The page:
Software Sustainability & High Energy Physics Blueprint Workshop

Post primary image

This workshop was part of the Blueprint process, which is designed to inform the development and evolution of the IRIS-HEP strategic vision, in this case regarding sustainable software.

On July 22, about 80 researchers interested in both sustainable software and high energy physics gathered virtually to talk about how the high energy physics community could make its software more sustainable, wanting it to be easier to develop and maintain so that it remains available in the future on new platforms, meets new needs, and is as reusable as possible.

New facilities of the 2020s, such as the High Luminosity Large Hadron Collider (HL-LHC), will be relevant through at least the 2030s. This means that their software efforts and those that are used to analyze their data need to consider sustainability to enable their adaptability to new challenges, longevity, and efficiency, over at least this period. This will help ensure that this software will be easier to develop and maintain, that it remains available in the future on new platforms, that it meets new needs, and that it is as reusable as possible. In response to this need, a set of about 80 researchers interested in both sustainable software and high energy physics gathered for a virtual half-day workshop on “Software Sustainability and High Energy Physics” that aimed 1) to bring together experts from HEP as well as those from outside to share their experiences and practices, and 2) to articulate a vision that helps the Institute for Research and Innovation in Software for High Energy Physics (IRIS-HEP) to create a work plan to implement elements of software sustainability. Software sustainability practices could lead to new collaborations, including elements of HEP software being directly used outside the field, and, as has happened more frequently in recent years, to HEP developers contributing to software developed outside the field rather than reinventing it. A focus on and skills related to sustainable software will give HEP software developers an important skill that is essential to careers in the realm of software, inside or outside HEP. The organizers, speakers, and some of the attendees have now written and released on a report on workshop, that includes a description of the goals, the talks, and the discussion sessions, and the report closes with recommendations to improve software sustainability in HEP, aimed at the HEP community via IRIS-HEP and the HEP Software Foundation (HSF). The report is available from arXiv and Zenodo.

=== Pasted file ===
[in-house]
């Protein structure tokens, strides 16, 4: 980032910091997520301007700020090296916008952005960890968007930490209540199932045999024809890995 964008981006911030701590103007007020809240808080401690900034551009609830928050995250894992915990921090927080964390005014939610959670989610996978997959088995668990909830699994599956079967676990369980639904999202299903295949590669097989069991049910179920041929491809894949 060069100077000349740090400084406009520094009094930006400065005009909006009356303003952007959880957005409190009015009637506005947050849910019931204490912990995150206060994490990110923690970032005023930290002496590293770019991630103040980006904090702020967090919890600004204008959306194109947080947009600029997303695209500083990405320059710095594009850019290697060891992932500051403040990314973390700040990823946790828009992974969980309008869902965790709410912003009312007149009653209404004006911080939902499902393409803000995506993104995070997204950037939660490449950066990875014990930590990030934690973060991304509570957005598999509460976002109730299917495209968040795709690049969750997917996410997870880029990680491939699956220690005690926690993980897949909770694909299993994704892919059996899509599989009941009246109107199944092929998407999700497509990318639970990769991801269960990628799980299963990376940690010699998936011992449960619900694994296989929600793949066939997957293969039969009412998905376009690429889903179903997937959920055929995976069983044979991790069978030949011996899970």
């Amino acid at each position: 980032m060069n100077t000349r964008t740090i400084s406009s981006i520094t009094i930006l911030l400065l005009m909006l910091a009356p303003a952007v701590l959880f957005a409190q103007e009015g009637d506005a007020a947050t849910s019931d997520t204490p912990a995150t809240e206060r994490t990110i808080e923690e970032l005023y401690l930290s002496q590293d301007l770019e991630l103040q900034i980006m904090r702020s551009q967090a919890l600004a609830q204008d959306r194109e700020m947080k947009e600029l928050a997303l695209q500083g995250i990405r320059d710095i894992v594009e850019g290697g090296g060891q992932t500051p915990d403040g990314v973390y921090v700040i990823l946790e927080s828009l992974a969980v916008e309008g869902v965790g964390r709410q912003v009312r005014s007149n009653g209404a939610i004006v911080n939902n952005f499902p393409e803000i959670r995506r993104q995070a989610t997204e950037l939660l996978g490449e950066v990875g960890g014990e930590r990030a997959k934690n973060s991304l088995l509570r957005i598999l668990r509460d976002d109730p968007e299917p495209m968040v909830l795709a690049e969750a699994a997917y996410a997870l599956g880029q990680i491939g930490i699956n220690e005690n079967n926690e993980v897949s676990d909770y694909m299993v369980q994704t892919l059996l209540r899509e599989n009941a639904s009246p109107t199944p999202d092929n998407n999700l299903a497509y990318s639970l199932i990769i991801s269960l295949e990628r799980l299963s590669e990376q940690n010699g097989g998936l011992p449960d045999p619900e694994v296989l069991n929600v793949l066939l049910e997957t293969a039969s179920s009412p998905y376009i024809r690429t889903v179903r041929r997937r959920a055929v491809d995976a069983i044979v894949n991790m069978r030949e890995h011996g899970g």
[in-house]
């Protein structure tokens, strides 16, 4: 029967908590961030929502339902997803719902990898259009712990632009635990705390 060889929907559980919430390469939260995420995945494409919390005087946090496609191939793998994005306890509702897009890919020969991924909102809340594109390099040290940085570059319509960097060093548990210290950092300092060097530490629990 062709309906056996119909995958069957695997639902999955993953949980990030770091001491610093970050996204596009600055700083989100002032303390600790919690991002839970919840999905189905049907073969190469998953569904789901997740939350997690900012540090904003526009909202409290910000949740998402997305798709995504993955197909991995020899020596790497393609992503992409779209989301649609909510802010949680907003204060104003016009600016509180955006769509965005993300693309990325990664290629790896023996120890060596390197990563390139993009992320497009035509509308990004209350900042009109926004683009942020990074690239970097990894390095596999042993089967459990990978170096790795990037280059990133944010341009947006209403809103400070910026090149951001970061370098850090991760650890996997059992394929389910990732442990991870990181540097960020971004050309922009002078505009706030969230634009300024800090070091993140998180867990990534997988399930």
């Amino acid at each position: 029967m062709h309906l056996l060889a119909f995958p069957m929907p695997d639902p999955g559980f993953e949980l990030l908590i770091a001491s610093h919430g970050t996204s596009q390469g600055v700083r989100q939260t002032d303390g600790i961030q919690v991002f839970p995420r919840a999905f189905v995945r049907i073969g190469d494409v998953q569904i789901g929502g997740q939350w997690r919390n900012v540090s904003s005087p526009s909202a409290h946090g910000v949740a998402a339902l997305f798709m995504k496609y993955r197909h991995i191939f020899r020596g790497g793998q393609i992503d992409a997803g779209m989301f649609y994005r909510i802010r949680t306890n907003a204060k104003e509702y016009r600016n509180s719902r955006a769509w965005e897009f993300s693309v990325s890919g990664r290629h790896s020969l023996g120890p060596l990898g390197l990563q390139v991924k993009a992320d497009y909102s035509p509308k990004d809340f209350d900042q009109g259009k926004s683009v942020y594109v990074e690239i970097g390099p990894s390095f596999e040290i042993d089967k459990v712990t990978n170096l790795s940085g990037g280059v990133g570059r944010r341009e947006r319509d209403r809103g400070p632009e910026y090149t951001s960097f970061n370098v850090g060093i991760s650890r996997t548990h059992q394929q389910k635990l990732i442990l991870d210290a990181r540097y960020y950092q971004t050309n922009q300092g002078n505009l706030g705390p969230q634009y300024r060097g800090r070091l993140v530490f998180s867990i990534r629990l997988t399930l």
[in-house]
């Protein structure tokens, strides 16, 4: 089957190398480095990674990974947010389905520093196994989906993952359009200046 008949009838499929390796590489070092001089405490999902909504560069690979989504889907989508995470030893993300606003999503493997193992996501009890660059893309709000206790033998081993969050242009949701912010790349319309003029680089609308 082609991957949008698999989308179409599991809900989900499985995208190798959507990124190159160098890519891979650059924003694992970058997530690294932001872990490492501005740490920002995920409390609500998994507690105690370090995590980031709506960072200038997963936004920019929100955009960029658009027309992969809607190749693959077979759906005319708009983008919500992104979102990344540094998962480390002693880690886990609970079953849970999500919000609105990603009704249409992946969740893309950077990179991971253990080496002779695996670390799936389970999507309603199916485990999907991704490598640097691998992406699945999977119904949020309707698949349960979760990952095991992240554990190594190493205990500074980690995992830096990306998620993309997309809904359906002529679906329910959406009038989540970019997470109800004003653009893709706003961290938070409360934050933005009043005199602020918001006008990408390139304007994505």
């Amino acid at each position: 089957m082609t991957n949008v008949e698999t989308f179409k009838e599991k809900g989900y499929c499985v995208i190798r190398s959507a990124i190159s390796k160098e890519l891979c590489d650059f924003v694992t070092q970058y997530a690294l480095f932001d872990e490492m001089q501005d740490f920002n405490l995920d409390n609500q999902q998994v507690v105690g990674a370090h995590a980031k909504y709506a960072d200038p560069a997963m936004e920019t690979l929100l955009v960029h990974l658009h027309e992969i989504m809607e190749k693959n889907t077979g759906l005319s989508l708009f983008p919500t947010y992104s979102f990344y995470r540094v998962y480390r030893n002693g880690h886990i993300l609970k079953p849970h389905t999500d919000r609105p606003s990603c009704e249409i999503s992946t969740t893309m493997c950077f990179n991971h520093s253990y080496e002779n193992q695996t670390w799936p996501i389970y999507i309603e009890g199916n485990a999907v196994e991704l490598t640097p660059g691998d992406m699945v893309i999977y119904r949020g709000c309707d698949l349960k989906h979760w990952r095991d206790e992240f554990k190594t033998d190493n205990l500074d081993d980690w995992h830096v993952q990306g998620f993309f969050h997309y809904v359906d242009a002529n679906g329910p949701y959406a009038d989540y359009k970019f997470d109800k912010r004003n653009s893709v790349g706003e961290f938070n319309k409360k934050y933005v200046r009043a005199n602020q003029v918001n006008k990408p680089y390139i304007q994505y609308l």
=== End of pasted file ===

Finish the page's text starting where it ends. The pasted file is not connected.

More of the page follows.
The recommendations focus on three topics: training, software, and people.

On training, the workshop report recommends that IRIS-HEP and other HEP projects repurpose nominal funding from in-person training (travel, lodging, food) to pay for the development of training material. This could be done through a set of limited-duration Visiting Pedagogy Fellowships. Each would be aimed at either an existing need for curricular material (as defined by the HSF/IRIS-HEP training group) or proposed by the fellow, but agreed to by the training group. A fellowship project could create initial content for a module, improve the initial content developed by someone else, or both.

The workshop report also recommends an investment in the scalability of training. IRIS-HEP and HSF are now collaborating on software training, setting up a model of training across HEP. A framework of a scalable and sustainable software training model has been established that is still its initial phase. Hundreds of people have been trained at several software training and outreach events. The training framework elements are:

  • publicly shareable software training material
  • a community of trainers
  • feedback surveys on usefulness of training
  • improvement and funding to sustain training